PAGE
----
As elections are drawing closer, the backward Telangana region, witnessing a renewed demand for statehood, presents a picture of political paradox highlighted by a strong undercurrent of regional sentiment on one hand and a sense of uncertainty plaguing political camps on the other.
Despite a groundswell of sympathy for Telangana protagonists across the region, especially among the youth, the Telangana Rashtra Samithi, espoused to the statehood cause, and its ally Congress are in a state of disarray, plagued by discontent, charges of kickbacks in selection of candidates and inadequate representation to weaker sections.
The Telangana region, which accounts for 107 assembly seats in the 294-member House and 16 Lok Sabha seats out of a total of 42 in the state, has a potential to tilt electoral scales as the ruling TDP is facing, for the first time, a combined opposition.
As part of alliance, TRS is contesting six Lok Sabha and 42 assembly seats. The party rebels have entered the fray in at least a dozen assembly segments while Congress also has its share of rebel problem in about ten constituencies.
Driving through the dusty tracks of Telangana districts, one often encounters strong views from the proverbial 'Man on the Street' favouring statehood but peppered with a sense of distrust over ability of political parties to achieve it.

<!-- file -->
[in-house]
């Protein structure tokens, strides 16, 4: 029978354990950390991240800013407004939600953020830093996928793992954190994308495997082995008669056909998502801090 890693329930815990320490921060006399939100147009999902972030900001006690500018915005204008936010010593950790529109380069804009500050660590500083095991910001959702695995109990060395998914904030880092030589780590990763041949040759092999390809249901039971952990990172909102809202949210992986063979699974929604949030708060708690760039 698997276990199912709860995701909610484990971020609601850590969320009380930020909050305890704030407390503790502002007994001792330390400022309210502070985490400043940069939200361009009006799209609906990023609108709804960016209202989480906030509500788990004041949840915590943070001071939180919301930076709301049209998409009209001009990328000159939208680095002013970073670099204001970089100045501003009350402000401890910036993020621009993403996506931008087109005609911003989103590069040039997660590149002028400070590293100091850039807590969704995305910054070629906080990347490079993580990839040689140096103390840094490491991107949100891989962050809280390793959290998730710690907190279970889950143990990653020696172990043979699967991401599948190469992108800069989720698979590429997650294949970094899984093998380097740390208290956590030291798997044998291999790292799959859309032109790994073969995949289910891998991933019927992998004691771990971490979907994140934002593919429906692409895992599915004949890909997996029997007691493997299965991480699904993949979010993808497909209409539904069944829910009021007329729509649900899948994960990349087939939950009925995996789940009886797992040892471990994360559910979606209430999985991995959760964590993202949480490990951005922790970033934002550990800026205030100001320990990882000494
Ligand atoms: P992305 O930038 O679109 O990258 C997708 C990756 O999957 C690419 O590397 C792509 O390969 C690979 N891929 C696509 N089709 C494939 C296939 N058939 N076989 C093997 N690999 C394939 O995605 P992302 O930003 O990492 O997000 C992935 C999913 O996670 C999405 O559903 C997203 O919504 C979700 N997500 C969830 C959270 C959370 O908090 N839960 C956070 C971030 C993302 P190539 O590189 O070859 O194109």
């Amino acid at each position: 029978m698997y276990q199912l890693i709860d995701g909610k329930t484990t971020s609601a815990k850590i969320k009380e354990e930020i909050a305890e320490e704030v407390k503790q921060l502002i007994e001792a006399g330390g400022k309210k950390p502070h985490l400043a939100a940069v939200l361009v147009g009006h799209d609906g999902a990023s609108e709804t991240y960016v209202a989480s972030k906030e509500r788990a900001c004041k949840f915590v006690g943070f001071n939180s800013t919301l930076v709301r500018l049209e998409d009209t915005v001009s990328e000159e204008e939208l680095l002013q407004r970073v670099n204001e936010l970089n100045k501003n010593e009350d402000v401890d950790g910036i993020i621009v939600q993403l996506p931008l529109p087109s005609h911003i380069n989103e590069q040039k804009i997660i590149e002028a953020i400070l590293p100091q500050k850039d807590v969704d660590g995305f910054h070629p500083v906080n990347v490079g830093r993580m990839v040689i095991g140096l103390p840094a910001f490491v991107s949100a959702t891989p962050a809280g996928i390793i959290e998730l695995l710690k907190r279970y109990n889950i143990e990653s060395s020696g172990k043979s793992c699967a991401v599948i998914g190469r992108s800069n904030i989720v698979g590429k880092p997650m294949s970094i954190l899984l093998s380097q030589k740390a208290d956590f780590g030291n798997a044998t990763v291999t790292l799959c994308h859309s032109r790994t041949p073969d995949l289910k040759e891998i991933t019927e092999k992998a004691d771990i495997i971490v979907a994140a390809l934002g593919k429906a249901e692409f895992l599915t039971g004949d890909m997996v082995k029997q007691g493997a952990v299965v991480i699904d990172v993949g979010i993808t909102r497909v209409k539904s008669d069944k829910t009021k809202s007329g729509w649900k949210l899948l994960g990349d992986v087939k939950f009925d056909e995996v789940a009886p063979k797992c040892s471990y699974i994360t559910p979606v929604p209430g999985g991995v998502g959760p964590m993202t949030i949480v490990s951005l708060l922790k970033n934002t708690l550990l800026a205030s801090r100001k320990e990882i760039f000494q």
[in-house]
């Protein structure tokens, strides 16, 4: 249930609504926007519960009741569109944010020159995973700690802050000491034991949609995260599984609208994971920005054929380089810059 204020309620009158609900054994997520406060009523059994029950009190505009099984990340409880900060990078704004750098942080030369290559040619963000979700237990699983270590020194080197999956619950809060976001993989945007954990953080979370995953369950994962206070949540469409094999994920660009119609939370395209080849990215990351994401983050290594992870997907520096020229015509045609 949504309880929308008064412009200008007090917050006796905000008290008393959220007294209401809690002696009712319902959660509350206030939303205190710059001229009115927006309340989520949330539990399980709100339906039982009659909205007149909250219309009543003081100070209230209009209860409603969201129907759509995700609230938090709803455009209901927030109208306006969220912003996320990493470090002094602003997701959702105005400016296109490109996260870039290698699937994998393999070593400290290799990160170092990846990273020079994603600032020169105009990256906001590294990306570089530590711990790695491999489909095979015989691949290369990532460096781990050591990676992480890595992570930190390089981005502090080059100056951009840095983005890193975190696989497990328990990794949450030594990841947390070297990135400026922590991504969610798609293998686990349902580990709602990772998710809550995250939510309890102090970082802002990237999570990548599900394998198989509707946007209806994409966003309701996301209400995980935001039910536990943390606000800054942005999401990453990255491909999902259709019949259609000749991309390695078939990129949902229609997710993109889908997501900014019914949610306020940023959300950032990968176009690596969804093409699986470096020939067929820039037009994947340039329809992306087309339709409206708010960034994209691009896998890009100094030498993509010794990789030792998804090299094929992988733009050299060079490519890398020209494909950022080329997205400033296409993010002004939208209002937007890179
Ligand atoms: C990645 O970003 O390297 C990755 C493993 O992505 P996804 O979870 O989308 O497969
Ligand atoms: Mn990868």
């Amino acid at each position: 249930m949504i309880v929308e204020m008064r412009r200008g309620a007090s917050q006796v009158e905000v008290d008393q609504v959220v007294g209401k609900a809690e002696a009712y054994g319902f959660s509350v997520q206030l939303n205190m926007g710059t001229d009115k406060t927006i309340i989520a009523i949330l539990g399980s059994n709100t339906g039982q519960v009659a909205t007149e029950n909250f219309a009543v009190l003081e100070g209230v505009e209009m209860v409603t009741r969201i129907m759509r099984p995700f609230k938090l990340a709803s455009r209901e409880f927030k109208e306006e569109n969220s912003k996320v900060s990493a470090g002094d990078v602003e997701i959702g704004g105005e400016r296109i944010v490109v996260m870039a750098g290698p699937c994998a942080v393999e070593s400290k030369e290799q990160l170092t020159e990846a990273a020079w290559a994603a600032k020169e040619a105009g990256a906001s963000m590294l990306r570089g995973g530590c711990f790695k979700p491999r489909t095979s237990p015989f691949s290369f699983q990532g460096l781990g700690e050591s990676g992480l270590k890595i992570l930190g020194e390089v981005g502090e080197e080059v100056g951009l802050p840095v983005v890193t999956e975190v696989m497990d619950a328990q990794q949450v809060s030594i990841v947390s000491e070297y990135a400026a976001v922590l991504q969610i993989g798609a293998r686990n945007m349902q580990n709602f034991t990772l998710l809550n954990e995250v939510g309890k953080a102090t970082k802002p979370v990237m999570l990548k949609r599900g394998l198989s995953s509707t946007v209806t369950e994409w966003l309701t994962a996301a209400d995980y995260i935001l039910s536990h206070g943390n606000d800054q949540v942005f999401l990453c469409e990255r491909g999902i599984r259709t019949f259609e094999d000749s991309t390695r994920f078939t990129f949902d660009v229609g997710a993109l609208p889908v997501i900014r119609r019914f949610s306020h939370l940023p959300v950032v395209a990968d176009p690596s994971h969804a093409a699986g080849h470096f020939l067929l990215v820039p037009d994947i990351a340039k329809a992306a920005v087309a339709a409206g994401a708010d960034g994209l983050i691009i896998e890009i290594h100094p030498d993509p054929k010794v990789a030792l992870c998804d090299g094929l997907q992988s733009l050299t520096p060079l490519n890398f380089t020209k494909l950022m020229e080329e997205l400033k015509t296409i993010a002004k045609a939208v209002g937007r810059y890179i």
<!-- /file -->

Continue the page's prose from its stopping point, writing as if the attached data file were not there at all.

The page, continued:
Will this strong Telangana sentiment actually convert into votes in favour of the opposition alliance? This question, however, evokes mixed answers.
Summing up the mood in the region, P Anil Kumar, an engineering student in Karimnagar, said: "We want separate state to undo decades of injustice. But, look at the state of affairs in the parties promising statehood. There is bungling in distribution of tickets, open rebellion and allegations of money bags changing hands. At this rate, can we achieve statehood?"
The fledgling TRS, facing the elections for the first time, appears to have frittered away the initial goodwill following a string of desertions and widespread rebellion in its ranks over choice of candidates in some segments and allotment of certain other key seats to Congress.
In Karimnagar district, considered the nerve-centre of the movement for separate Telangana state, the TRS is facing a minefield of rebels who are in the fray in four of the six assembly segments the party is contesting in alliance with Congress, throwing up multi-cornered contests and threatening to split the opposition votes.
Internal sabotage stares at the Congress-TRS alliance as rebels from both the parties are contesting as independents in several segments in Adilabad, Nizamabad, Warangal, Nalgonda and other Talangana districts.
While TRS President K Chandrasekhar Rao, contesting from Karimnagar Lok Sabha seat, sought to make light of the rebel problem and dismissed the charge of selling away party tickets, a sense of disquiet was palpable in the party camp as rebels appear to be holding key to the poll outcome in several constituencies across the region.